Thursday, 21 January 2010

J 12/07 – If You Need More Time, Justify In Time

The present appeal was filed after the Examining Division (ED) had rejected a further extension of the time limit for filing observations pursuant to A 96(2) EPC 1973.

[…] The decision under appeal correctly ruled that the right criteria had been applied in the decision refusing an extension of the time limit.

The existence of exceptional circumstances was not sufficiently substantiated within the time limits whose extension was requested.

The request, filed within the time limits, contained the mere statement that the client was a start-up company which had only very recently authorised the representative to draft and file a reply to the communication.

The applicant’s status as a start-up company is not an exceptional circumstance. In the request filed within the time limits, the applicant did not give any reasons for the fact that it had authorised the representative only a short time before the expiry of the time limit. Thus, in the decision under appeal, it was correctly regarded as no more than a delay in the applicant’s decision-making process and therefore an avoidable circumstance. [2.3]

Reasons given after the time limit for the request has expired cannot be considered.

The appeal is based essentially on the fact that the department of first instance should have accepted the reasons given in the appellant’s letter filed months after the refusal of the time-limit extension in reply to the ED’s communication noting a loss of rights under R 69(1).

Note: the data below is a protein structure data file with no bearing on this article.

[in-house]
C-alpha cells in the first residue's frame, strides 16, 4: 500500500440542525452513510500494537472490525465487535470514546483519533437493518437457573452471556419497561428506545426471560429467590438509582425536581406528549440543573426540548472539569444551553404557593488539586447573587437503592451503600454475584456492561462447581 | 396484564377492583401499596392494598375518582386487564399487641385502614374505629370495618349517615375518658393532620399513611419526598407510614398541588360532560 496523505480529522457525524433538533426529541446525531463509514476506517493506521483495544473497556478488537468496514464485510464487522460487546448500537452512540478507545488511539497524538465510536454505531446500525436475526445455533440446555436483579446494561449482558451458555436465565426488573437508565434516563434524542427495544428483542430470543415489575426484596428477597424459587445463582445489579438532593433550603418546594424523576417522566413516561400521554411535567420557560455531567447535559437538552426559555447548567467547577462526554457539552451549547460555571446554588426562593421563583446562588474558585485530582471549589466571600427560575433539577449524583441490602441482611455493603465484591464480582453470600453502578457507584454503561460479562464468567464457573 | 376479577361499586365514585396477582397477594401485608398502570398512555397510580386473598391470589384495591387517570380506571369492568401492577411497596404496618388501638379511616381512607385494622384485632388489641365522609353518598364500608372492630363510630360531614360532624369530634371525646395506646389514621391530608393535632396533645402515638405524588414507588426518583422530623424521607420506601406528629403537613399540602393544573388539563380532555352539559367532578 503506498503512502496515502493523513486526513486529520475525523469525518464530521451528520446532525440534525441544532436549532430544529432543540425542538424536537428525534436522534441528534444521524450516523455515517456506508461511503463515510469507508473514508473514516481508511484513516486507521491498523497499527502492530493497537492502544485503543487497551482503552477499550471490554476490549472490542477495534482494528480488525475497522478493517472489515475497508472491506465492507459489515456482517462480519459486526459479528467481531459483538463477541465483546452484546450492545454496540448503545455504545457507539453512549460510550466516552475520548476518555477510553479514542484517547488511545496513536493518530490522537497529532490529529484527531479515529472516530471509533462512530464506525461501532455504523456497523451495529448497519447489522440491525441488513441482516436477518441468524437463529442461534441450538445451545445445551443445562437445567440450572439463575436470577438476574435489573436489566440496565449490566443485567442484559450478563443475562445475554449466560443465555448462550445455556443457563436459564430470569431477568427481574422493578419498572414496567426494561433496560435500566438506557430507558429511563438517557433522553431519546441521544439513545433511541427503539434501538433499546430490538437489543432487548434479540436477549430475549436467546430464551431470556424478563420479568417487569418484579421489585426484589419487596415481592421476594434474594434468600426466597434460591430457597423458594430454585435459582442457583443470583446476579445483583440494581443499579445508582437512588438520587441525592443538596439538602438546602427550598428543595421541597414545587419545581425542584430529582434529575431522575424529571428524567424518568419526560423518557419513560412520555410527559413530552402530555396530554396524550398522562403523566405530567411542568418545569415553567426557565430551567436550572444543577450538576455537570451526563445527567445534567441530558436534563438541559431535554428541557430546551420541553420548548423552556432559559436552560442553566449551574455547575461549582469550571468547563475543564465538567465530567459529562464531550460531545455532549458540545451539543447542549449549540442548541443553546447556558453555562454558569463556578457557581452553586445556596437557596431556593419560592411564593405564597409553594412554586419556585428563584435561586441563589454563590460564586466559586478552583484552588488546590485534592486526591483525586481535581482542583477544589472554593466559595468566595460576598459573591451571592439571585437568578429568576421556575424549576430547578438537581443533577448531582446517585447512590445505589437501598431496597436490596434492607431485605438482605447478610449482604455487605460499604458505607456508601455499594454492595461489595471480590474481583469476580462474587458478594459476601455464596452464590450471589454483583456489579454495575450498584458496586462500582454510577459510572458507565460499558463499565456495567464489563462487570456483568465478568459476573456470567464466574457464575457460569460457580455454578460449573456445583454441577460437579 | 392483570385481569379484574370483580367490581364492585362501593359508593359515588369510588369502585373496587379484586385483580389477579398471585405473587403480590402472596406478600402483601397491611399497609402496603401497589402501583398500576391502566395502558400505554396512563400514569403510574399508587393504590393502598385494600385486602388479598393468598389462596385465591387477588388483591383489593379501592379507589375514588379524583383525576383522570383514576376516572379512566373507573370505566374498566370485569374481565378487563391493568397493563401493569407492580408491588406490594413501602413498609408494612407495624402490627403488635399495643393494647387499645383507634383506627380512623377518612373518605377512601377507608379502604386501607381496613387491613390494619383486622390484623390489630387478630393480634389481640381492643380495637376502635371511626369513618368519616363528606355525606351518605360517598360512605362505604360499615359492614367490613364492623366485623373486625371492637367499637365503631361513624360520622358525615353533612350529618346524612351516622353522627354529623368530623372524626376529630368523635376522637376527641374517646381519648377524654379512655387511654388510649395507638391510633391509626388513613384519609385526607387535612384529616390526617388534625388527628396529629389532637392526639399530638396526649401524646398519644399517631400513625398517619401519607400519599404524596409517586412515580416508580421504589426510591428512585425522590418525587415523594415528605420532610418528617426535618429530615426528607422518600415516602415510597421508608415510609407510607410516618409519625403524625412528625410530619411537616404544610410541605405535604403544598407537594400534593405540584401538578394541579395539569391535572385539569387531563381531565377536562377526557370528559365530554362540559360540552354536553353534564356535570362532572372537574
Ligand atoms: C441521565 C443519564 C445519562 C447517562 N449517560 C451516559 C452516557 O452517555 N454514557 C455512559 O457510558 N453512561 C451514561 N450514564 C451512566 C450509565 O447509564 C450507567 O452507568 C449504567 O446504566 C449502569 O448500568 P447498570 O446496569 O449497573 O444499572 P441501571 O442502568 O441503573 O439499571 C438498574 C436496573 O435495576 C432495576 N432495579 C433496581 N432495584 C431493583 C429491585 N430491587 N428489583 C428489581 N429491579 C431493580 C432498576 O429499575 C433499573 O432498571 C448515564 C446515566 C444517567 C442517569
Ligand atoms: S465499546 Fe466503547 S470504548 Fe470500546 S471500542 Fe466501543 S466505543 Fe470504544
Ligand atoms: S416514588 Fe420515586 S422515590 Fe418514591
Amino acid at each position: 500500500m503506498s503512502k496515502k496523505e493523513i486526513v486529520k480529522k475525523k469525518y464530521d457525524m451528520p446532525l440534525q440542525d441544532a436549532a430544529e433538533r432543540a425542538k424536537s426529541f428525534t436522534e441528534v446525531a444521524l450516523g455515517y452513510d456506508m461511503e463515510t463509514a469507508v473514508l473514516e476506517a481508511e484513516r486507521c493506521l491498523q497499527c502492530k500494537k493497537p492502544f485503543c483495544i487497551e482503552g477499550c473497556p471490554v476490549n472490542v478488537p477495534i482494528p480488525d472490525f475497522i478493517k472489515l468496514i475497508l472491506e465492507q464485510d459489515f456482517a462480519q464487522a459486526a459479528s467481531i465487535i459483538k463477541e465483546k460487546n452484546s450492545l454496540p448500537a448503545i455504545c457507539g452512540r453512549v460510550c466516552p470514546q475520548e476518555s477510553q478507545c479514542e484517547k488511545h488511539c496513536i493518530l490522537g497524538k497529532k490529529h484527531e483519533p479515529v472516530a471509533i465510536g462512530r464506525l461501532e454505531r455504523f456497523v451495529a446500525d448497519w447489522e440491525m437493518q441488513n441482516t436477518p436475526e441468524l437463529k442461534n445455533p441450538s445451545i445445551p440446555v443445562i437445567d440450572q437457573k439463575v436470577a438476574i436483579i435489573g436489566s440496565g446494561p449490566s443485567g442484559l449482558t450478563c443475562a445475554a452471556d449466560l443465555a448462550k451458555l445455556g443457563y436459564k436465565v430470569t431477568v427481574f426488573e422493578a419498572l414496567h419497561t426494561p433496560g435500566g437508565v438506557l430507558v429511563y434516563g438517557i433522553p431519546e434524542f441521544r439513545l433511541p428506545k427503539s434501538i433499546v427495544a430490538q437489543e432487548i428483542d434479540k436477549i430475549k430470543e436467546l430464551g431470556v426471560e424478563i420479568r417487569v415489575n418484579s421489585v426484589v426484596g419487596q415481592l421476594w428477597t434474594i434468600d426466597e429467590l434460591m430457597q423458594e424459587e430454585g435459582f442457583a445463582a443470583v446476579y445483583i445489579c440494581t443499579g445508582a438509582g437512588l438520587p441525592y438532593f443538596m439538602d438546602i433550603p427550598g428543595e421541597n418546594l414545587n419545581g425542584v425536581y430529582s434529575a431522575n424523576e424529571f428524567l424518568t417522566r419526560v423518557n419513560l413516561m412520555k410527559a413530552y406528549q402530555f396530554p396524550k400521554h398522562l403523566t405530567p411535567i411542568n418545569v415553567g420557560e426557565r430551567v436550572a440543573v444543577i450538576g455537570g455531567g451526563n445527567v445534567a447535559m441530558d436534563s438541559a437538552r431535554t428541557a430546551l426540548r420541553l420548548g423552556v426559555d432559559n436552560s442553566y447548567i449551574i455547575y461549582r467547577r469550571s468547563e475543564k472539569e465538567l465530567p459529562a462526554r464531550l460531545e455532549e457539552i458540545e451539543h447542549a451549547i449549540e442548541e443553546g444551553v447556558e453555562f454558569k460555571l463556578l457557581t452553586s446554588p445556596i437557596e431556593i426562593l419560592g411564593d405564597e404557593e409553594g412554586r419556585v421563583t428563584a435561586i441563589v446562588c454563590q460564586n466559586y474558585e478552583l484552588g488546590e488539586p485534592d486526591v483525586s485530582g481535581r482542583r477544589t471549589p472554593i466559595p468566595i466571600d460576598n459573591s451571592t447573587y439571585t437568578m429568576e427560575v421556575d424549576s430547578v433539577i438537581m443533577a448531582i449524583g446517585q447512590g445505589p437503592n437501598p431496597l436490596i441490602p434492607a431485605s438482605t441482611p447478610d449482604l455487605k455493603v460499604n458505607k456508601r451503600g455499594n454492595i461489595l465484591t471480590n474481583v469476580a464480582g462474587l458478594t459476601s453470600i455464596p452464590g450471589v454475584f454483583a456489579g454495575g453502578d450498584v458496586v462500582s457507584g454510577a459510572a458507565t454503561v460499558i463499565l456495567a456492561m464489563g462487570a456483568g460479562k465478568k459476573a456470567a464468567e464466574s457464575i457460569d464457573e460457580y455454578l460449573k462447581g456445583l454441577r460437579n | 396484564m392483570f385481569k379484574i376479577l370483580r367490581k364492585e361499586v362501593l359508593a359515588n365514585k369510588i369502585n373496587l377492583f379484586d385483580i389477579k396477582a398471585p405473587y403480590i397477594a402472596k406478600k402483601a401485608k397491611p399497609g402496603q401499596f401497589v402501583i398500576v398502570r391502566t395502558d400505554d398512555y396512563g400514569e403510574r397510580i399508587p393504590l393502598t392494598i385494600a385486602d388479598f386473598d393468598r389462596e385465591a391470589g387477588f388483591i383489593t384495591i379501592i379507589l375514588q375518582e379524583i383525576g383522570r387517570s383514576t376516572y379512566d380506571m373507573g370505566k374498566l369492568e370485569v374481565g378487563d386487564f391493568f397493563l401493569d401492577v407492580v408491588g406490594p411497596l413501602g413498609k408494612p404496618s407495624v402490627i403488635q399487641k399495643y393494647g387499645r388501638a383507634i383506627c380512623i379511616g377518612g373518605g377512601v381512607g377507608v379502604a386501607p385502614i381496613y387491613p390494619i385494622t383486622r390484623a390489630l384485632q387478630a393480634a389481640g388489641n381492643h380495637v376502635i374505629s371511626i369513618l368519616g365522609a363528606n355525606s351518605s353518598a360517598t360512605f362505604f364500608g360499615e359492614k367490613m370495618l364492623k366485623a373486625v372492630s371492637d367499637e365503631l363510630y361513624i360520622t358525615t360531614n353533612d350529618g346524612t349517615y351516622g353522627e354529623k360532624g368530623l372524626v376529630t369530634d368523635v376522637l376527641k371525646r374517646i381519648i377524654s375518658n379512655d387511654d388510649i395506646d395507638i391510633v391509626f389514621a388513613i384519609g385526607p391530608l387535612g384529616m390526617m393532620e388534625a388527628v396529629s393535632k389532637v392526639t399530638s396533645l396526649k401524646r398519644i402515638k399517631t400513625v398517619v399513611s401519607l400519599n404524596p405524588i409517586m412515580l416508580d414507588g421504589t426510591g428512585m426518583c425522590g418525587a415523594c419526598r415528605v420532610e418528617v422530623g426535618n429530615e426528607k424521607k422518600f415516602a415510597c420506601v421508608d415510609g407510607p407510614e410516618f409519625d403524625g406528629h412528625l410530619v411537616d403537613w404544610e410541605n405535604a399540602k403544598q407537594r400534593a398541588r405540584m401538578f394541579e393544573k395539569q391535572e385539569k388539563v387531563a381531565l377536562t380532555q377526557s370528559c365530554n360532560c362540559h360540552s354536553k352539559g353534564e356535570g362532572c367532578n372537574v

Whether an extension of a time limit may be granted or ought to be refused can only be decided on the basis of the reasons put forward by the applicant at the time when the department of first instance makes its decision.

If these reasons do not justify a further extension of the time limit, the department of first instance has exercised its discretion properly and taken a correct decision by refusing the request.

Reasons given after the extension has been refused cannot be considered, and in subsequent appeal proceedings the board has no power to set aside the decision of the department of first instance and instead to exercise its own discretion in the light of reasons given at a later time.

In the present case, the request for extension was based on the late authorisation of the appellant’s representative as a result of the appellant’s being a start-up company. That reasoning does not in any way suggest that the late authorisation was due to financial difficulties rather than a lack of experience on the part of the appellant in patent matters.

Furthermore, even though the letter states the reasons referred to above, it still does not explain what specific circumstances prevented the company from dealing with the case. A mere general reference to financial difficulties is not sufficient.

The ED was therefore right to refuse reimbursement of the fee for further processing. Hence, the appeal is not allowable. [2.4] 

To read the whole decision, click here.